Sunday, September 20, 2015

The Inuit are Genetically Adapted to a High-Fat Diet, Study Says

Smiling Eskimo woman wearing traditional clothing in wind against clear blue sky

According to a study released in Science yesterday, the Inuit are especially well adapted to eat a high-fat diet. The Inuit, who have lived in the extreme conditions of the Arctic for a long time, seem to have developed genes that make them especially well suited to eat large amounts of omega-3 fat. Adaptation to high-fat diet, cold had profound effect on Inuit, including shorter height

A “shorter height” is of course an excellent adaptation to a cold climate as it decreases the surface area of the body, thus reducing heat loss.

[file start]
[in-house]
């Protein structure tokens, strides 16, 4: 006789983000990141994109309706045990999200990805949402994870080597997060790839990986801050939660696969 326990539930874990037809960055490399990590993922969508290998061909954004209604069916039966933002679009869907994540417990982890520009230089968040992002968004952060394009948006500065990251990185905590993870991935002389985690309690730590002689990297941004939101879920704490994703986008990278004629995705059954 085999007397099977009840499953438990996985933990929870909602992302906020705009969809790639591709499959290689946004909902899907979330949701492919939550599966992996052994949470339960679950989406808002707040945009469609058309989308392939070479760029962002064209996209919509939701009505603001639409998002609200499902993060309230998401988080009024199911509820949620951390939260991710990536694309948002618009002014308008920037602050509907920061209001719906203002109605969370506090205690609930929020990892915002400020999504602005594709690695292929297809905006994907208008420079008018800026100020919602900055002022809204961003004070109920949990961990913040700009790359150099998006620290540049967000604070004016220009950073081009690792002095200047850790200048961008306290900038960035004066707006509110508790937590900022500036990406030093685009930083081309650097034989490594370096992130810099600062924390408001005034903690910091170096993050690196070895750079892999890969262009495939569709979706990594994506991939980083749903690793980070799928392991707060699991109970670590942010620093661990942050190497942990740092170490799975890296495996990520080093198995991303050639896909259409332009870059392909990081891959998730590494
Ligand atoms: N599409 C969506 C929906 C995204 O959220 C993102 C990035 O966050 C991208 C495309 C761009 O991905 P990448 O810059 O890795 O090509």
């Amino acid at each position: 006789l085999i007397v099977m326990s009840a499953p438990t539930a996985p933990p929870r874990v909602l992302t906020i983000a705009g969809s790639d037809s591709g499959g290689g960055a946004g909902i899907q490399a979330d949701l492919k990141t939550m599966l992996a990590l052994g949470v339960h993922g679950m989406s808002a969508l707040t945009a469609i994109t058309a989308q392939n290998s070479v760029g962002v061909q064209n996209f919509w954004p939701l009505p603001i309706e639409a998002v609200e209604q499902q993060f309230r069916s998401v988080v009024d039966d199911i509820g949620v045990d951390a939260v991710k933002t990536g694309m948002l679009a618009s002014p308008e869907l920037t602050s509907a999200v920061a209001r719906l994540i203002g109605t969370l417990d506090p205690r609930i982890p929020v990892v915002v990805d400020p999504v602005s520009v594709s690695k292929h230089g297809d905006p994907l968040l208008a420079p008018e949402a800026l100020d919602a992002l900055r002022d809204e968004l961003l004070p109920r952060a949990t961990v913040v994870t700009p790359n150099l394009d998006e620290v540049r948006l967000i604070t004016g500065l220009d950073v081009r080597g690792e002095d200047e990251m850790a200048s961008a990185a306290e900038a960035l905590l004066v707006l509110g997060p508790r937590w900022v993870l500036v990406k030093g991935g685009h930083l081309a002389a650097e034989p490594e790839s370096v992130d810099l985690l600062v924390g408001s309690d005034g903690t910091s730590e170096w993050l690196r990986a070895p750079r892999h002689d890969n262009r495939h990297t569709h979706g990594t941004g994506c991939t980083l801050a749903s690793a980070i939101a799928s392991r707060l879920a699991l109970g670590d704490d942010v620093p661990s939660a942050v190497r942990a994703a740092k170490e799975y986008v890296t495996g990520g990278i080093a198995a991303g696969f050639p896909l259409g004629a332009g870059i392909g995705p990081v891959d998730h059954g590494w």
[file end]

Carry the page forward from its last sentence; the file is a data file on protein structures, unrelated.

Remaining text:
This piece of news is a good reminder that genetical adaptations to extreme circumstances starts out right away. While it may take hundreds of thousands of  years for humans to completely adapt to a new environment, the first genetic drift (that does not require new mutations) gets going instantly.

This also means that the diet that the Inuit stay most healthy on is not necessarily the best diet for everyone on the planet. Obviously all humans are pretty similar genetically, but we are not exactly the same.

To learn more about the diet of the Inuit and their traditional diet, watch the documentary “My Big Fat Diet” on the membership site.

The post The Inuit are Genetically Adapted to a High-Fat Diet, Study Says appeared first on Diet Doctor.

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